Context: Antibiotic prescription in hospice patients is complicated by the focus on palliative rather than curative care and concerns regarding increasing antibiotic resistance. Objectives: To estimate the antibiotic use in a national sample of hospice patients and identify facility and patient characteristics associated with antibiotic use in this population. Methods: This was an analysis of data from the 2007 National Home and Hospice Care Survey, a nationally representative sample of U.S. hospice agencies. We included data from 3884 patients who died in hospice care. The primary outcome measure was prevalence of antibiotic use in the last seven days of life. Diagnoses, including potential infectious indications for antibiotic use, were defined using International Classification of Diseases, Ninth Revision (ICD-9) codes. Chi-squared tests and t-tests were used to quantify associations of patient and facility characteristics with antibiotic use. Results: During the last seven days of life, 27% (95% CI: 24%-30%) of patients received at least one antibiotic and 1.3% (95% CI: 0.7%-2.0%) received three or more antibiotics. Among patients who received at least one antibiotic, 15% (95% CI: 10%-20%) had a documented infectious diagnosis compared with 9% (95% CI: 7%-11%), who had an infectious diagnosis but received no antibiotics. Conclusion: In this nationally representative sample, 27% of hospice patients received an antibiotic during the last seven days of life, most without a documented infectious diagnosis. Further research is needed to elucidate the role of antibiotics in this patient population to maintain palliative care goals while reducing unnecessary antibiotic use.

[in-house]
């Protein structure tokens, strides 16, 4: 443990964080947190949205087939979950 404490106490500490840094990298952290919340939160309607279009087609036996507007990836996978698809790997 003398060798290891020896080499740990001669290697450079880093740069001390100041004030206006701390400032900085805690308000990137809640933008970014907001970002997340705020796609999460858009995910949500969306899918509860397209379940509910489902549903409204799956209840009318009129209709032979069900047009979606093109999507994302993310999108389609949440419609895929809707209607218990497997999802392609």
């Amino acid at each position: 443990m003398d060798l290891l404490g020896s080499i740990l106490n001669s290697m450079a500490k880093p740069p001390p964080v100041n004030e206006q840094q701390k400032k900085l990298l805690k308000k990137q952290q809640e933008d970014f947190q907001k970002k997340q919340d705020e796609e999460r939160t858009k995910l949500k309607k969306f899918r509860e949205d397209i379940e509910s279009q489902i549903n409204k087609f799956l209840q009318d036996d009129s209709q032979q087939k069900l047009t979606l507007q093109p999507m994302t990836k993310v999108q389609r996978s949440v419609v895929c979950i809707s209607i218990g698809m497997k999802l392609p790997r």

ASJC Scopus subject areas
- Clinical Neurology
- Anesthesiology and Pain Medicine